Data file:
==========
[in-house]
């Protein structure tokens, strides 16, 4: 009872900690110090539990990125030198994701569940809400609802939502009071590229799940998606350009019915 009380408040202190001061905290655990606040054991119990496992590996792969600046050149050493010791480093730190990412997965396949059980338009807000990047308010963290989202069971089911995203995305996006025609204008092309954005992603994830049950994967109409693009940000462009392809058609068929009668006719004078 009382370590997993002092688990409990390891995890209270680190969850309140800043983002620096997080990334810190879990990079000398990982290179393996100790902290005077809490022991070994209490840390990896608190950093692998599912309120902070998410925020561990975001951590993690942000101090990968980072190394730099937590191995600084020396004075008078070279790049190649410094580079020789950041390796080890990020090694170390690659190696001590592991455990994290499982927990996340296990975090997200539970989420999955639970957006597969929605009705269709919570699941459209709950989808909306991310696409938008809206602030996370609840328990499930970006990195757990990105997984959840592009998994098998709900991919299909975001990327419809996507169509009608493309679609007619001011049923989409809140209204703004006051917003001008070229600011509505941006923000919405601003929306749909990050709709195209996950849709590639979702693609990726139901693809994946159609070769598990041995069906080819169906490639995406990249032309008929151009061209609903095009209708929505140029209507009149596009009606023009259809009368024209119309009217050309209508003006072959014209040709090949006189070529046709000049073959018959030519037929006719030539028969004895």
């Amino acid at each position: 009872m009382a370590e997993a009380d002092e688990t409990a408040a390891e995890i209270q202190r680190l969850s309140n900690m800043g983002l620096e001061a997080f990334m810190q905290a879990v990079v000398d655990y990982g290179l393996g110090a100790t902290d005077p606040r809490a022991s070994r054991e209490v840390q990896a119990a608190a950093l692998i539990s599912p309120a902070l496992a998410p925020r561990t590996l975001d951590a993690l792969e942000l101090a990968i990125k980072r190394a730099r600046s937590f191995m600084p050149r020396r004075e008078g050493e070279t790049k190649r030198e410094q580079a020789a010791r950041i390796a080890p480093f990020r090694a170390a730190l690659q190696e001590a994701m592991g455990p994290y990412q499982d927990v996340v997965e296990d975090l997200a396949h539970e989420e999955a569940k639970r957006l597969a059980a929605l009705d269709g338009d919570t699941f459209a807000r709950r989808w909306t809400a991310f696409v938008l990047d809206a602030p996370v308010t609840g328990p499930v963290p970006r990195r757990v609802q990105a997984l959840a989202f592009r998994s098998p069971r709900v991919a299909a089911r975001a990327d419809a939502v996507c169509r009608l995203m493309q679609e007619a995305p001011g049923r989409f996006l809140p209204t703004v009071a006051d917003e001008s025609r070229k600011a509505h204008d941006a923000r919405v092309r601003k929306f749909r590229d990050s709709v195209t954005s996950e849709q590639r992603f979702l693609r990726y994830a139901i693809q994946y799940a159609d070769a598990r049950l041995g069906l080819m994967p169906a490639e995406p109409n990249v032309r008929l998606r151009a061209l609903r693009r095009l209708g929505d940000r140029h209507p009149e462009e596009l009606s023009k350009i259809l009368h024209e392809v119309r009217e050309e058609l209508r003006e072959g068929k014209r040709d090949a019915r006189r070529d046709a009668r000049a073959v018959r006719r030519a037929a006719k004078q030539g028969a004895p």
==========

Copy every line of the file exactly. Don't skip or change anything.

[in-house]
């Protein structure tokens, strides 16, 4: 009872900690110090539990990125030198994701569940809400609802939502009071590229799940998606350009019915 009380408040202190001061905290655990606040054991119990496992590996792969600046050149050493010791480093730190990412997965396949059980338009807000990047308010963290989202069971089911995203995305996006025609204008092309954005992603994830049950994967109409693009940000462009392809058609068929009668006719004078 009382370590997993002092688990409990390891995890209270680190969850309140800043983002620096997080990334810190879990990079000398990982290179393996100790902290005077809490022991070994209490840390990896608190950093692998599912309120902070998410925020561990975001951590993690942000101090990968980072190394730099937590191995600084020396004075008078070279790049190649410094580079020789950041390796080890990020090694170390690659190696001590592991455990994290499982927990996340296990975090997200539970989420999955639970957006597969929605009705269709919570699941459209709950989808909306991310696409938008809206602030996370609840328990499930970006990195757990990105997984959840592009998994098998709900991919299909975001990327419809996507169509009608493309679609007619001011049923989409809140209204703004006051917003001008070229600011509505941006923000919405601003929306749909990050709709195209996950849709590639979702693609990726139901693809994946159609070769598990041995069906080819169906490639995406990249032309008929151009061209609903095009209708929505140029209507009149596009009606023009259809009368024209119309009217050309209508003006072959014209040709090949006189070529046709000049073959018959030519037929006719030539028969004895």
């Amino acid at each position: 009872m009382a370590e997993a009380d002092e688990t409990a408040a390891e995890i209270q202190r680190l969850s309140n900690m800043g983002l620096e001061a997080f990334m810190q905290a879990v990079v000398d655990y990982g290179l393996g110090a100790t902290d005077p606040r809490a022991s070994r054991e209490v840390q990896a119990a608190a950093l692998i539990s599912p309120a902070l496992a998410p925020r561990t590996l975001d951590a993690l792969e942000l101090a990968i990125k980072r190394a730099r600046s937590f191995m600084p050149r020396r004075e008078g050493e070279t790049k190649r030198e410094q580079a020789a010791r950041i390796a080890p480093f990020r090694a170390a730190l690659q190696e001590a994701m592991g455990p994290y990412q499982d927990v996340v997965e296990d975090l997200a396949h539970e989420e999955a569940k639970r957006l597969a059980a929605l009705d269709g338009d919570t699941f459209a807000r709950r989808w909306t809400a991310f696409v938008l990047d809206a602030p996370v308010t609840g328990p499930v963290p970006r990195r757990v609802q990105a997984l959840a989202f592009r998994s098998p069971r709900v991919a299909a089911r975001a990327d419809a939502v996507c169509r009608l995203m493309q679609e007619a995305p001011g049923r989409f996006l809140p209204t703004v009071a006051d917003e001008s025609r070229k600011a509505h204008d941006a923000r919405v092309r601003k929306f749909r590229d990050s709709v195209t954005s996950e849709q590639r992603f979702l693609r990726y994830a139901i693809q994946y799940a159609d070769a598990r049950l041995g069906l080819m994967p169906a490639e995406p109409n990249v032309r008929l998606r151009a061209l609903r693009r095009l209708g929505d940000r140029h209507p009149e462009e596009l009606s023009k350009i259809l009368h024209e392809v119309r009217e050309e058609l209508r003006e072959g068929k014209r040709d090949a019915r006189r070529d046709a009668r000049a073959v018959r006719r030519a037929a006719k004078q030539g028969a004895p």